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Lansing — The Michigan Supreme Court will hear oral arguments on a case brought by residents who said they were falsely accused of unemployment fraud.

Judges will hear arguments in Bauserman v Unemployment Insurance Agency Oct. 10 during the court’s afternoon session, according to a notice from the courts.

The case stems from widespread problems with an automated computer system the state used to determine unemployment fraud. The Michigan Unemployment Insurance Agency reversed more than 40,000 determinations made by the system between October 2013 and August 2015.

The class-action suit argues the state, based on those faulty determinations, seized residents’ property without proper notice, violating their constitutional due process rights.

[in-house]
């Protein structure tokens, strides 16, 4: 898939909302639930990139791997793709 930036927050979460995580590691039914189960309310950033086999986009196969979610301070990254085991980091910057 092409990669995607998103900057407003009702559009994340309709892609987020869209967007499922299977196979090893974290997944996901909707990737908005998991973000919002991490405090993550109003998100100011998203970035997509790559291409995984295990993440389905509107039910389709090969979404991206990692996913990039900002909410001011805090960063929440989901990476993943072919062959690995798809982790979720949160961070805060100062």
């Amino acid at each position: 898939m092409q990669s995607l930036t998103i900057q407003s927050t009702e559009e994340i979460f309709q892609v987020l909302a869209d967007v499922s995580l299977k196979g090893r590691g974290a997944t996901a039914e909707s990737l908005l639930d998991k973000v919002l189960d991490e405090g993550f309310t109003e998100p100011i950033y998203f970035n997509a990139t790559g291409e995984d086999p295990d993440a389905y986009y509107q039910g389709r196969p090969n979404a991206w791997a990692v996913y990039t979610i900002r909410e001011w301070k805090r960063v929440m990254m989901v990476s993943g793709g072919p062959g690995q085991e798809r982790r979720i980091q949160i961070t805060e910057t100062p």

“After more than five years, it’s time for these people to have their day in court,” said Jennifer Lord, one of the lead attorneys for the case.

The case had been tossed by the state Court of Appeals in July 2017 in a ruling that determined residents failed to file their class-action lawsuit within six months of the harm having occurred, a timeline required in suits seeking financial damages against the state.

The state has argued the harm happened when the individuals first received notices of the penalties, while resident said it occurred when their income taxes were seized.

The state has paid roughly $21 million in restitution, penalties and interest to people wrongfully accused between 2013 and 2015.

eleblanc@detroitnews.com       

(517) 371-3661

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